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You can find out about the company and the different services they offer by reading their feature article here.


With 2015 coming to an end, we look back at some of the cyber-attacks of 2015. Individuals and Business don’t realise the importance of having secure databases and secure emails providers. A Study by Duke University has revealed that 96% of UK corporations have seen hackers successfully penetrate their IT systems in an attempt to steal, change or make public important data.

Anthem Blue Cross Blue Shield

In February, Anthem Inc. — the second largest health insurer in the U.S. — disclosed that hackers cracked into a database and compromised personal information for nearly 80m people.
“As soon as we learned about the attack, we immediately made every effort to close the security vulnerability, contacted the FBI and began fully cooperating with their investigation,” Anthem said in a statement.

Slack

In March, chat room service slack was hacked and the personal details of some if their users were comprised.
Slack said it believed the hackers had accessed a database that would have allowed them to see user names, email addresses and Skype ID.
To prevent further attacks, Slack added in a two-step verification system, to provide two means of identification. These steps involve a user entering a one-time code which is sent to his/her phone, along with the user details to sign in.

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Ashley Madison

In July, Ashley Madison, the adultery website, was breached and some 32 million users had their email addresses and partial credit card information posted to the internet.
With the sole purpose of Ashley Madison being set up for married people to have an affair, having the names out in public was a huge deal.

T-Mobile

In October, T-Mobile, 15 million T-Mobile customers had their data stolen after a third-party breach.
According to Legere, the CEO of T-Mobile, hackers successfully obtained people’s private information through Experian, one of the world’s largest credit check companies that process T-Mobile’s credit applications.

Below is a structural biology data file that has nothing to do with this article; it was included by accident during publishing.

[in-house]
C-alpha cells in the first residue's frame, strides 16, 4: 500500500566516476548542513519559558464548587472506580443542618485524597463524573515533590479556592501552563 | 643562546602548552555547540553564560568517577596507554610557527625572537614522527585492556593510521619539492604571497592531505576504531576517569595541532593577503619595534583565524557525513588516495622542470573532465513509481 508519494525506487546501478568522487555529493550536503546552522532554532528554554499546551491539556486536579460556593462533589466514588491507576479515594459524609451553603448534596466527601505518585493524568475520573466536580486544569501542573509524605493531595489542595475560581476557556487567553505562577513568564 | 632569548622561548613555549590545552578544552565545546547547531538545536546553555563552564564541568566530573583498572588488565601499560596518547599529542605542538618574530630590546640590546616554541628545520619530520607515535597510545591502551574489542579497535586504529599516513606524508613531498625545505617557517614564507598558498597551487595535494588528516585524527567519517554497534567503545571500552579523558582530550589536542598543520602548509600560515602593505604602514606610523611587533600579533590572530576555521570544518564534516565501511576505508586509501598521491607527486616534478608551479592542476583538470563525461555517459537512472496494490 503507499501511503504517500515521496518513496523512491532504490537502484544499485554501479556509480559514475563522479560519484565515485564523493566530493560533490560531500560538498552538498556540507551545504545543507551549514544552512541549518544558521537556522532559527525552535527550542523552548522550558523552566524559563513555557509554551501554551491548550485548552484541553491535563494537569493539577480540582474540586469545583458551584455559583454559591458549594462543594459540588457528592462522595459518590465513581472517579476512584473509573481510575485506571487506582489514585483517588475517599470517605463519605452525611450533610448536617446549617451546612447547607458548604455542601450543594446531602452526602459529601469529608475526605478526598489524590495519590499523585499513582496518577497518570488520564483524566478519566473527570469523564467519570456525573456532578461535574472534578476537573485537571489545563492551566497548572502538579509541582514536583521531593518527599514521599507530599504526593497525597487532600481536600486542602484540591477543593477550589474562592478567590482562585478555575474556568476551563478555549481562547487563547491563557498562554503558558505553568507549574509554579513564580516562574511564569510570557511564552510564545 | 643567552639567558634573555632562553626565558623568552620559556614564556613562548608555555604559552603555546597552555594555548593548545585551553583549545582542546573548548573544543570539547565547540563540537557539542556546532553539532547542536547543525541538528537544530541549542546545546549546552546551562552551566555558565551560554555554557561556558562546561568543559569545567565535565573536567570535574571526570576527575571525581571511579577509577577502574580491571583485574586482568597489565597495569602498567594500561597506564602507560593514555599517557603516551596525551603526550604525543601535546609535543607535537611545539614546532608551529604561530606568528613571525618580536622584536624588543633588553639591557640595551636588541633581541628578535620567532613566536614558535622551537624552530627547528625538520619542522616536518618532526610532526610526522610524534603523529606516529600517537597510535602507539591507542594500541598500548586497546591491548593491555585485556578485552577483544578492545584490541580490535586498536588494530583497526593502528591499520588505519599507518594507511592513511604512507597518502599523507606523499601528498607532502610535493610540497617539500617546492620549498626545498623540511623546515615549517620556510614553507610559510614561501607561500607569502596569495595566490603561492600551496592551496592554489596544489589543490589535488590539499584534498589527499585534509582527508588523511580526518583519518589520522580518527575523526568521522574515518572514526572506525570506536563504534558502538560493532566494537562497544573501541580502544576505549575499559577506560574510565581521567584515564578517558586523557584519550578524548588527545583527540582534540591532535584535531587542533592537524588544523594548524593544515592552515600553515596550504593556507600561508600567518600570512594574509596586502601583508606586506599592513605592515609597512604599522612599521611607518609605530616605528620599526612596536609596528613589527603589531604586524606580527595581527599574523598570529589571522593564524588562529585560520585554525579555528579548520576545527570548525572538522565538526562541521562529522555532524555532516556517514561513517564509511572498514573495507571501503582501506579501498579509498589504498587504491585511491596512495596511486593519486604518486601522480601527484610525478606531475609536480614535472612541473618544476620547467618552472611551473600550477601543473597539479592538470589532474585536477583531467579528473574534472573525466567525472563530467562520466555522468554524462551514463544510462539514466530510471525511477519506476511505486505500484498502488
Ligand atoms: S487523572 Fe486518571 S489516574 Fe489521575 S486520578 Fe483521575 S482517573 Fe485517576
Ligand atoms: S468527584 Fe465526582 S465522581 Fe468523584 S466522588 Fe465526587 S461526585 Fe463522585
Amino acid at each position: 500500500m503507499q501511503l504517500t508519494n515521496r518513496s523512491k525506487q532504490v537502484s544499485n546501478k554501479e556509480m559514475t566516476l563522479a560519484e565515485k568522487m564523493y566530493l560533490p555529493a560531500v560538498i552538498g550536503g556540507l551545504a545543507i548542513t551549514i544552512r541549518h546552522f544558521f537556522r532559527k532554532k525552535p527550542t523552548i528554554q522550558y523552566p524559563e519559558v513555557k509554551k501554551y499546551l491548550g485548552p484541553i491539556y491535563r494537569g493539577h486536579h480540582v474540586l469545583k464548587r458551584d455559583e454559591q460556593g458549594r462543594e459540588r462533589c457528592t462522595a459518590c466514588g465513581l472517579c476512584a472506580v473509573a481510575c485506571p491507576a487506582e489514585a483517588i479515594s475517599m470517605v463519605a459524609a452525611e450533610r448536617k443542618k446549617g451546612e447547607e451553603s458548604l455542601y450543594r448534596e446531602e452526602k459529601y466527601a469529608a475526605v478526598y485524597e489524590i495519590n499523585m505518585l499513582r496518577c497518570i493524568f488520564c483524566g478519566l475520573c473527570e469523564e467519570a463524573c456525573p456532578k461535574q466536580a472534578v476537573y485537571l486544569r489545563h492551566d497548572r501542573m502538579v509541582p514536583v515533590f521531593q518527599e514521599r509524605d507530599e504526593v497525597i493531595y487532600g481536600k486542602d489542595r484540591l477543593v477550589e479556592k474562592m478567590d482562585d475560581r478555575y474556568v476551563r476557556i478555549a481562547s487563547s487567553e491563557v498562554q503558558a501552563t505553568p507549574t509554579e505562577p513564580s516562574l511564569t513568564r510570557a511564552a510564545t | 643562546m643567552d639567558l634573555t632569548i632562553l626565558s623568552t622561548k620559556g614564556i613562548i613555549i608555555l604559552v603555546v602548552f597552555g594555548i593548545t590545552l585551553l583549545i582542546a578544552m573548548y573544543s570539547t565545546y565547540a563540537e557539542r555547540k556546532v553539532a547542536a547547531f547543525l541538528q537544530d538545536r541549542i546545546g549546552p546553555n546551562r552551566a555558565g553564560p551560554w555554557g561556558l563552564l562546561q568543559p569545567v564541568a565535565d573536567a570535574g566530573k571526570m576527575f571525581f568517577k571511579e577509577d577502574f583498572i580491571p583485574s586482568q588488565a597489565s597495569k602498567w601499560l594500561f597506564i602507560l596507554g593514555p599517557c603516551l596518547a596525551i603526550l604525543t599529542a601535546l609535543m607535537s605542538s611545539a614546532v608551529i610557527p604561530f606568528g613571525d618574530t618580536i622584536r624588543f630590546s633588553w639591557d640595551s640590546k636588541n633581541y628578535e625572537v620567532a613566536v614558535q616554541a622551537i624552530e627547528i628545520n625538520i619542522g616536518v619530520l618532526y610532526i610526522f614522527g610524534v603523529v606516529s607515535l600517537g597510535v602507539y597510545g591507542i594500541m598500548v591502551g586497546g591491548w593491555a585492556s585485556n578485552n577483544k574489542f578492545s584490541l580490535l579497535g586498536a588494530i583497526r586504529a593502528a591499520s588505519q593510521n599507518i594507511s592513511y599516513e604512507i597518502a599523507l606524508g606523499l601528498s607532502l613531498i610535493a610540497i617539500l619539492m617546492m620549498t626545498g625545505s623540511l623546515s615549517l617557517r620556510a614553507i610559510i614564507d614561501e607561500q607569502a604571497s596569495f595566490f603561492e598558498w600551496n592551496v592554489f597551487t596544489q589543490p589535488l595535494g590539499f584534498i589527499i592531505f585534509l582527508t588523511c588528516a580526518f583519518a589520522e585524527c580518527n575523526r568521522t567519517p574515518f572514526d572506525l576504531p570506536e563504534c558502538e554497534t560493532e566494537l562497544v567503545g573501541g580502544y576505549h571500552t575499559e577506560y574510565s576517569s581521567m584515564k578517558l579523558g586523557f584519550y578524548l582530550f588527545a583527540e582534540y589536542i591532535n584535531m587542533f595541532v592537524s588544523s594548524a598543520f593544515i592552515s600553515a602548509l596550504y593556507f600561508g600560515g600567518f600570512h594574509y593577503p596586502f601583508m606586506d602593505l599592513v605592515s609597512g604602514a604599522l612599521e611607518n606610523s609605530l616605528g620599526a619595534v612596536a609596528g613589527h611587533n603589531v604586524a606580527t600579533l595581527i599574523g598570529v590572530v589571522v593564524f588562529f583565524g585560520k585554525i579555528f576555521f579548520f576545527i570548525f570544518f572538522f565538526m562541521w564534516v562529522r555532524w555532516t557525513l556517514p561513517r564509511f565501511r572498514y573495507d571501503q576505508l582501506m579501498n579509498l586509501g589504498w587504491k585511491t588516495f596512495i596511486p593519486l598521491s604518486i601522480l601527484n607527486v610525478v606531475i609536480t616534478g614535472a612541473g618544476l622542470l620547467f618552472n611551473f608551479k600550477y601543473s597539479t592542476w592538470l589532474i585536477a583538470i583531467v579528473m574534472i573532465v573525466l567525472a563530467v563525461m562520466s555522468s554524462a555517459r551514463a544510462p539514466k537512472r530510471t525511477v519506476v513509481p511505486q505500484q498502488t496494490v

Some of the stolen data included birth dates, drivers licence number, passport number, along with a number of other details.

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Carphone Warehouse

In August, one of the biggest breaches in the UK in 2015 was when around 2.4million Carphone Warehouse customers, with almost 90,000 having encrypted credit card information stolen.

VTech

Hong Kong toy manufacturer VTech found itself in a serious hack at the end of November that put sensitive data about children at risk.
The hack was first reported by Motherboard, which was contacted by the hacker when he made his discovery. 4.9 million of parents were affected but most alarmingly, so were 6.4 million of children.
The personal information stolen, which was not encrypted, included names, email addresses, passwords, secret questions and answers for password retrieval, IP addresses, postal addresses, download histories and children’s names, genders and birth dates, according to VTech.
The attack on VTech, which reportedly used poor password security among other issues, ranks as one of the largest breaches of the year.

TalkTalk

Along with Carphone Warehouse, TalkTalk was another one, of the UK’s most highly-publicised hacks. TalkTalk was targeted by teenage hackers who stole some 20,000 customers’ details in a data breach that has landed the company with a £35m bill and plummeting shares.

The number of high profile attacks in 2015 is a concern for 2016. Individuals and businesses need to make sure that they have systems in place to prevent cyber-attacks. There is a naïve attitude regarding online security, with “7 in 10 not knowing that opening an email could lead to a cyber-attack”. There are many secure email providers out there such as TopMail which will provide a secure email solution for your email.

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